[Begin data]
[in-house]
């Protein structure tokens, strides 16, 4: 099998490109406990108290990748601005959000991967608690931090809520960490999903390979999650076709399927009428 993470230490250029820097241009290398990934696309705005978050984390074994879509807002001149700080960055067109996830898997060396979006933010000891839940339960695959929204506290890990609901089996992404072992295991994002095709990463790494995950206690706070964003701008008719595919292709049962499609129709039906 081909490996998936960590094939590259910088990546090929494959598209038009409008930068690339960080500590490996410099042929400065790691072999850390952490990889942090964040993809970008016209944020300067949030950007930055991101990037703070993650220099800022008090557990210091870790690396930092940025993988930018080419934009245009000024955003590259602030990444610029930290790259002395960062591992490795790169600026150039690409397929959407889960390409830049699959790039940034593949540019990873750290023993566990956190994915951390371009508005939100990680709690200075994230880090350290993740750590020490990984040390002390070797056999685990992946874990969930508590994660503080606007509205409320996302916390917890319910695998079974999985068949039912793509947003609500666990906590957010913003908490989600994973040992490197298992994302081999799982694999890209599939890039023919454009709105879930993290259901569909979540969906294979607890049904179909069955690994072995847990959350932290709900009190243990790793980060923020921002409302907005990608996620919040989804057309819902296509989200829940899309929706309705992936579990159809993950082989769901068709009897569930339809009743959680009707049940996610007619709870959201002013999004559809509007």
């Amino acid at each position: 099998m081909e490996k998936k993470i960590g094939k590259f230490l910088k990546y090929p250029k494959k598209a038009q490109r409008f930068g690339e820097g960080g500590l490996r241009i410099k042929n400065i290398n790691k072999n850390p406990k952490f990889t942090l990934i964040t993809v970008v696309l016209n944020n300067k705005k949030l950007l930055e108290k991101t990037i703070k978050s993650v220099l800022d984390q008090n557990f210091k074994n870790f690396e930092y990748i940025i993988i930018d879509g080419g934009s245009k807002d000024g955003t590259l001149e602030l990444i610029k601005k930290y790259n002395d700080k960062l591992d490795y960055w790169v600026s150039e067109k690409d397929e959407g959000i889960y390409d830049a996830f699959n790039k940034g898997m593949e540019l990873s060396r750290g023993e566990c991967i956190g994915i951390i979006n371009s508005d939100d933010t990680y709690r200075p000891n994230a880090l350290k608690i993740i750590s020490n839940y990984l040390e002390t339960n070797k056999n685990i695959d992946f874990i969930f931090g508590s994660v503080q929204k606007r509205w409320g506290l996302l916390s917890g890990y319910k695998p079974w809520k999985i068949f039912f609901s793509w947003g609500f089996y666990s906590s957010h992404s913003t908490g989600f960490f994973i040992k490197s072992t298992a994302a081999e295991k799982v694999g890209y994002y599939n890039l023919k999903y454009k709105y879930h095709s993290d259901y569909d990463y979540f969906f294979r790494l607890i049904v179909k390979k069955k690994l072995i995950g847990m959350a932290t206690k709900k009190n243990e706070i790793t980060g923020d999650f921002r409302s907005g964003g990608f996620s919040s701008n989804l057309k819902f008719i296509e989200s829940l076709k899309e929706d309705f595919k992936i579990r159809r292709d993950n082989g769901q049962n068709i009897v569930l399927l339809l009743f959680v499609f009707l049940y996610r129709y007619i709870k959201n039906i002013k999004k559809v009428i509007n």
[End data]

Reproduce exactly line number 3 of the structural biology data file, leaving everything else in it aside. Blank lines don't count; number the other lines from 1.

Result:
């Amino acid at each position: 099998m081909e490996k998936k993470i960590g094939k590259f230490l910088k990546y090929p250029k494959k598209a038009q490109r409008f930068g690339e820097g960080g500590l490996r241009i410099k042929n400065i290398n790691k072999n850390p406990k952490f990889t942090l990934i964040t993809v970008v696309l016209n944020n300067k705005k949030l950007l930055e108290k991101t990037i703070k978050s993650v220099l800022d984390q008090n557990f210091k074994n870790f690396e930092y990748i940025i993988i930018d879509g080419g934009s245009k807002d000024g955003t590259l001149e602030l990444i610029k601005k930290y790259n002395d700080k960062l591992d490795y960055w790169v600026s150039e067109k690409d397929e959407g959000i889960y390409d830049a996830f699959n790039k940034g898997m593949e540019l990873s060396r750290g023993e566990c991967i956190g994915i951390i979006n371009s508005d939100d933010t990680y709690r200075p000891n994230a880090l350290k608690i993740i750590s020490n839940y990984l040390e002390t339960n070797k056999n685990i695959d992946f874990i969930f931090g508590s994660v503080q929204k606007r509205w409320g506290l996302l916390s917890g890990y319910k695998p079974w809520k999985i068949f039912f609901s793509w947003g609500f089996y666990s906590s957010h992404s913003t908490g989600f960490f994973i040992k490197s072992t298992a994302a081999e295991k799982v694999g890209y994002y599939n890039l023919k999903y454009k709105y879930h095709s993290d259901y569909d990463y979540f969906f294979r790494l607890i049904v179909k390979k069955k690994l072995i995950g847990m959350a932290t206690k709900k009190n243990e706070i790793t980060g923020d999650f921002r409302s907005g964003g990608f996620s919040s701008n989804l057309k819902f008719i296509e989200s829940l076709k899309e929706d309705f595919k992936i579990r159809r292709d993950n082989g769901q049962n068709i009897v569930l399927l339809l009743f959680v499609f009707l049940y996610r129709y007619i709870k959201n039906i002013k999004k559809v009428i509007n």